I have a couple of downloads on the Kindle, as well as the second of Dervla McTiernan’s mysteries, so not sure what I will read next. We’re leaving for Dallas tomorrow. Jackie has a bad cold but says she feels better and is well enough to fly.
Jeff, it was probably your comment that alerted me to the Timothy Trant book, or else an email from C&L. I knew you’d read it. I, too, have read Gilbert, but this is new to me. I read the first two Cotterill books and liked them, and probably have a couple more here, but haven’t gotten back to him. There always seems to be something else…
Sorry to hear Jackie has a nasty cold, but hope you both have a great time in Dallas.
I like all four books…but only own two of them. DEATH HAS DEEP ROOTS is a classic Michael Gilbert novel. Like Jeff Meyerson, I have the Q. Patrick (but haven’t read it yet). I have a collection of Futrelle’s stories, but not this one. I’ve been busy working ahead on my blog so there will be content while Diane and I are attending BOUCHERCON. Wish you were attending!
I wish I were too, George, but I’ll be missing. I’m glad to hear there’ll be blog content, I hope you can look in and answer comments. Also, Wednesday I’m posting a Bouchercon post, so look in there and give a brief con report, okay?
I have the Gilbert somewhere around here but haven’t read it yet. The Melville is completely new to me. I’ve read a number of The Thinking Machine stories and enjoyed them, as well as a few Timothy Trant stories in old EQMMs — both of these volumes are beginning to sing their siren songs to me…
This week I finished Richard Matheson’s HUNTED PAST REASON, a thriller about a backpacking trip that went horribly wrong. I also read several short stories, including the ESG Pete Quint tales covered in my FFB this week. I have been slowly going through John Connolly’s latest Charlie Parker thriller A BOOK OF BONES; I’m about two-thirds through. This is a massively dense book and the most ambitious book in the long series. It’s a follow-up to his THE WOMAN IN THE WOODS and goes deep into the history of the book in the title and efforts over the years to find it. A good portion of the book veers from Parker and his friends Louis and Angel, concentrating instead on a British police investigation of a brutal ritual murder. (I’m wondering if these British cops will play an important role in future books in the series or if, perhaps, they may get their own spin-off series.) I’m really enjoying A BOOK OF BONES but it does demand slow reading.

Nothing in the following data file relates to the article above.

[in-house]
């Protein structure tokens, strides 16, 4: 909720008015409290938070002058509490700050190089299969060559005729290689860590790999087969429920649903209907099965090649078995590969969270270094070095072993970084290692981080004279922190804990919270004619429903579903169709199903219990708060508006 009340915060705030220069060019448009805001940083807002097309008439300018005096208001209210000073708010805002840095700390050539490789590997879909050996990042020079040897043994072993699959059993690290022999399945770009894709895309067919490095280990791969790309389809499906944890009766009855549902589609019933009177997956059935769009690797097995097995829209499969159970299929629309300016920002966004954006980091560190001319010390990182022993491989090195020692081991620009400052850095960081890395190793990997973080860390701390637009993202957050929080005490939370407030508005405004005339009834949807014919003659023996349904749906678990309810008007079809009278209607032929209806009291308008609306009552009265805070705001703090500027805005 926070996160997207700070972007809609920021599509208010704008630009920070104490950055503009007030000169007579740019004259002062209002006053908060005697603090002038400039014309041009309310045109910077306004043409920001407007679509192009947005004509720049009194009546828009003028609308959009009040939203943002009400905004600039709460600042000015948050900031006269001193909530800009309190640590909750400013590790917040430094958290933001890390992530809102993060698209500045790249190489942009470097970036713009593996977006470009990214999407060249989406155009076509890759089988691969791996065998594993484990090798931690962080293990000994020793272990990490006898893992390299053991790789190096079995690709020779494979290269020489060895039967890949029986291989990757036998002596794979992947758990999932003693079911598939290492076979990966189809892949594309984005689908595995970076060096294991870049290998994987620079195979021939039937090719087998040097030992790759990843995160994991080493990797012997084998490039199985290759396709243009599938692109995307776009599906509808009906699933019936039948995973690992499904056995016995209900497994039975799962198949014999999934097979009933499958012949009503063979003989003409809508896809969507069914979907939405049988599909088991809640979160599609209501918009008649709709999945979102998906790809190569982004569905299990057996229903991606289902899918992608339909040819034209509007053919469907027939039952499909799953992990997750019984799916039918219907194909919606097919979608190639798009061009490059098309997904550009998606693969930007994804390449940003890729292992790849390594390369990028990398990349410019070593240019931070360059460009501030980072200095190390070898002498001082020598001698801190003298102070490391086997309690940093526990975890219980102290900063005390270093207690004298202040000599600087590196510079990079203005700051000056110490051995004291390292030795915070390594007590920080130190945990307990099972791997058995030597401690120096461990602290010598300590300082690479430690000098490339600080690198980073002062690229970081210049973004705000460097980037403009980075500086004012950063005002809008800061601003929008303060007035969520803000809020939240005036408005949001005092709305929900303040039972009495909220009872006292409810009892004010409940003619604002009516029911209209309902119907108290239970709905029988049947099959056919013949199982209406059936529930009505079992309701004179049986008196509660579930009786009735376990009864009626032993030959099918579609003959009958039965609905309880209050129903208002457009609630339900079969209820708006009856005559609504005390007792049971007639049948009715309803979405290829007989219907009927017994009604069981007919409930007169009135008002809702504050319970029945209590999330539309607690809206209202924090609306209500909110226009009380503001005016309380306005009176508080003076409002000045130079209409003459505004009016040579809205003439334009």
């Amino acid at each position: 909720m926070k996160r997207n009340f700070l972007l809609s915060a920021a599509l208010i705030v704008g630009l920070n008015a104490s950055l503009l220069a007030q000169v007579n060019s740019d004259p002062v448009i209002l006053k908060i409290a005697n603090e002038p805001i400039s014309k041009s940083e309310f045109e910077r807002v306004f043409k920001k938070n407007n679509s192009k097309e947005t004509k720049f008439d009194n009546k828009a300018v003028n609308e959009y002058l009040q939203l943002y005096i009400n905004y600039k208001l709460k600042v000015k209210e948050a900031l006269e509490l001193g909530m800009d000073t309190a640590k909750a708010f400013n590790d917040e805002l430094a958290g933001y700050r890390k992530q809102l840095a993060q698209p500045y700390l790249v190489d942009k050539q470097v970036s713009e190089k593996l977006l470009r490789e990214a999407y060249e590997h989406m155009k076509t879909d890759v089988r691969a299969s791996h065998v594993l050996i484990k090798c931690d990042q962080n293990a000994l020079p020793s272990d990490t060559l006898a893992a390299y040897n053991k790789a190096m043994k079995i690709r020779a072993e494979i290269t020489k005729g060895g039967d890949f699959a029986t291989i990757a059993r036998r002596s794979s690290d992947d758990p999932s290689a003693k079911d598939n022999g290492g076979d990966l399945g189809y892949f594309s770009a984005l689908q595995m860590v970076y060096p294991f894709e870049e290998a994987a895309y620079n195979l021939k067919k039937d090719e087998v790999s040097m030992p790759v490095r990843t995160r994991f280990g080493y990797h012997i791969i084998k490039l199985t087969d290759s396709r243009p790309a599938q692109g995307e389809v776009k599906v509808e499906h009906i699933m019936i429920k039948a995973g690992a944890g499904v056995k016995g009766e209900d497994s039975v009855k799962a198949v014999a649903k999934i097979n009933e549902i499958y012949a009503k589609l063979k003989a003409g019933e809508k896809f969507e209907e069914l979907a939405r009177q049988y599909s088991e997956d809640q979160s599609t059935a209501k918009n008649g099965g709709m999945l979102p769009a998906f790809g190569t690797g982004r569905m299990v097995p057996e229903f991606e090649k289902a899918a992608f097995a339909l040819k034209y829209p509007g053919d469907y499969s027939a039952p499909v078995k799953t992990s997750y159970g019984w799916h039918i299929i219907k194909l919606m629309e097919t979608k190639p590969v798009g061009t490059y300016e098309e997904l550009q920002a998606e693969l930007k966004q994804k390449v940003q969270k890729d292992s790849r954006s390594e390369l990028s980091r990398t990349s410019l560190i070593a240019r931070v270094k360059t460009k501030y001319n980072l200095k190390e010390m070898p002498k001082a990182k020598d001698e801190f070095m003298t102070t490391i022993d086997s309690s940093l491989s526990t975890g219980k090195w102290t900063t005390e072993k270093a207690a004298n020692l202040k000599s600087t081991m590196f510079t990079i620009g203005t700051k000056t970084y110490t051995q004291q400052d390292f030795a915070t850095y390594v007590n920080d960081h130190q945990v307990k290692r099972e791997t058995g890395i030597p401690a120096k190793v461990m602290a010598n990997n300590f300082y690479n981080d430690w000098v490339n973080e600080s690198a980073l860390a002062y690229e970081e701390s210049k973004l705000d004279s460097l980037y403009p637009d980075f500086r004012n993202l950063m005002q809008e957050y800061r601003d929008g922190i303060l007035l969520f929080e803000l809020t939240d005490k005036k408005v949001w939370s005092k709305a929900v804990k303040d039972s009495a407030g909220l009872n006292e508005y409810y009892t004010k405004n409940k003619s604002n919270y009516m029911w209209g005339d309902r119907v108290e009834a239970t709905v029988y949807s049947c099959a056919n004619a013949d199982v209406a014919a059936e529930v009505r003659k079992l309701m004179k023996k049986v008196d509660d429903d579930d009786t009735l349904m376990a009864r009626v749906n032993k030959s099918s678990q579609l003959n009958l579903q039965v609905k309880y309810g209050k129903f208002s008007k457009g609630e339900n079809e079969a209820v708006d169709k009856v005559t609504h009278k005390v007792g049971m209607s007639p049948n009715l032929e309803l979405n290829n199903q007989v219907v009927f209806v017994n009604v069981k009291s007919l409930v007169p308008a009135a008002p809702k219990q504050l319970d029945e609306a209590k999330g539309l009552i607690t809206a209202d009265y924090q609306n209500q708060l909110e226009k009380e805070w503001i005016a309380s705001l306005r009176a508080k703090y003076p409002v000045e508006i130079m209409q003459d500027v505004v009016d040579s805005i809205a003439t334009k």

After the Connolly, I still have the Craig Johnson, Joe Hill, and F. Paul Wilson books I mentioned last week ahead of me, along with a couple of other goodies that are waiting at my local library. Looks like I’ll be keeping busy.
I know you get few trick or treaters in your area, so be sure to buy the type of candy/goodies that you and Barbara can feast on after Halloween. And have a spookin’ good week!
Barbara has the Connelly on hold at the library, but there is a long line ahead of her.
We have bought NO CANDY this year at all. No one has come to the door in a few years, so we don’t turn on the porch light and leave the living room dark to discourage visitors.